Next to winning the Civil War and abolishing slavery, building the first transcontinental railroad, from Omaha Nebraska to Sacramento, California, was the greatest achievement of the American people in the nineteenth century. — Nothing Like It In The World
It was hailed as Internet for the masses when Philadelphia officials announced plans in 2005 to erect the largest municipal Wi-Fi grid in the country, stretching wireless access over 135 square miles with the hope of bringing free or low-cost service to all residents, especially the poor, says Ian Urbina for The New York Times.
But the excited momentum has sputtered to a standstill, tripped up by unrealistic ambitions and technological glitches. The conclusion that such ventures would not be profitable led to sudden withdrawals by service providers like EarthLink, the Internet company that had effectively cornered the market on the efforts by the larger cities.
Greg Goldman is chief executive of Wireless Philadelphia, a nonprofit organization set up to help administer the program. He said that about $4 million was needed to cover the rest of the city.
In Tempe, Ariz., and Portland, Ore., for example, hundreds of subscribers have found themselves suddenly without service as providers have cut their losses and either abandoned their networks or stopped expanding capacity.
“All these cities had this hype hangover late last year when EarthLink announced its intentions to pull out,” said Craig Settles, an independent wireless consultant. “Now that they’re all sobered up, they’re trying to figure out if it’s still possible to capture the dream of providing affordable and high-speed access to all residents.”
EarthLink announced on Feb. 7 that “the operations of the municipal Wi-Fi assets were no longer consistent with the company’s strategic direction.” Philadelphia officials say they are not sure when or if the promised network will now be completed.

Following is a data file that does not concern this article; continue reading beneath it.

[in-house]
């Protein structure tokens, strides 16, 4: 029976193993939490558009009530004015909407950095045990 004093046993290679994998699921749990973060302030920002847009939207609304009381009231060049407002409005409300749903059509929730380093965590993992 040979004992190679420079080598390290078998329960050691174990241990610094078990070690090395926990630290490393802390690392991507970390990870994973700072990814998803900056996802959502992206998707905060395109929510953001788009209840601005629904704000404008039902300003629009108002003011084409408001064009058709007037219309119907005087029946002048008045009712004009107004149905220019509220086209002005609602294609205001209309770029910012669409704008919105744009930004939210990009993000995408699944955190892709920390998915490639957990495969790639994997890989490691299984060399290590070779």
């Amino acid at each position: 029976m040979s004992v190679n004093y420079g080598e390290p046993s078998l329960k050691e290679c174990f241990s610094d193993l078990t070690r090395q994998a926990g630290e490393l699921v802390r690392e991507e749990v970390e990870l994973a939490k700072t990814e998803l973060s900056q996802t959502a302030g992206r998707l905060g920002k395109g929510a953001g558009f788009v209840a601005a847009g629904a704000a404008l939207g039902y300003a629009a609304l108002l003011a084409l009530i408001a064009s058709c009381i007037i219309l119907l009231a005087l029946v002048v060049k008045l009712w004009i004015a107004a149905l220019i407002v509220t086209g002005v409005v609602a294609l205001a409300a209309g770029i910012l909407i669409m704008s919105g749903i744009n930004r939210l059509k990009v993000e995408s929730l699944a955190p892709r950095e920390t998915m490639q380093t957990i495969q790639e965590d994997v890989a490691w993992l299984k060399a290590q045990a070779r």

Earthlink’s system was 75 percent built out at the time Earthlink announced it wanted out, in February, 2008. EarthLink’s Philadelphia’s WiFi network was soon scaled back, explains Network World. EarthLink’s Wi-Fi coverage required more node density, going from 25 access points per sq mile to 42 per sq mile, increasing their cost. Client-side signal boosters were also required for improved reception. The network so far has left the northeast and northwest areas of the city unbuilt and without service.
EarthLink also ran into issues at the backhaul layer, where its rooftop towers are linked together. The plan was to use as many Motorola Canopy line-of-sight microwave radios as possible, but in order to get around corners and past trees, EarthLink has had to add Alvarion BreezeAccess VL non-line-of-sight radios. Now EarthLink’s costs are running double what the company anticipated at this point in the project. Total costs are now estimated at $15-$20 million.
A word of clarification, Portland’s MetroFi system has stopped building out their Wi-Fi cloud (with some 25% completed), but the service is still available in those areas — I’m posting this story using MetroFi’s free system.
Solutions to this dilemma could be as varied as the cities. Anchor tenants, city-takeovers, grants and subsidies, partnerships with non-profits like NYC Wireless, Portland’s PersonalTelco, Free Geek and One-Economy, grass-roots solutions with devices like Meraki and Open-Mesh, commercial mobile WiMAX, and hybrid WiFi/WiMAX solutions are being explored.
A lot depends on consumer habits, too. MetroFi says iPhones have become a significant player on their system. Mobile Internet Devices will soon deliver powerful new applications along with location-based services and advertising. In mid-town, municipal Wi-Fi — especially free or low cost internet access — could become an idea whose time has come.
The suburbs may be another story. Perhaps the next frontier will be the “white spaces” in the unused 700MHz band — Google’s next big push.
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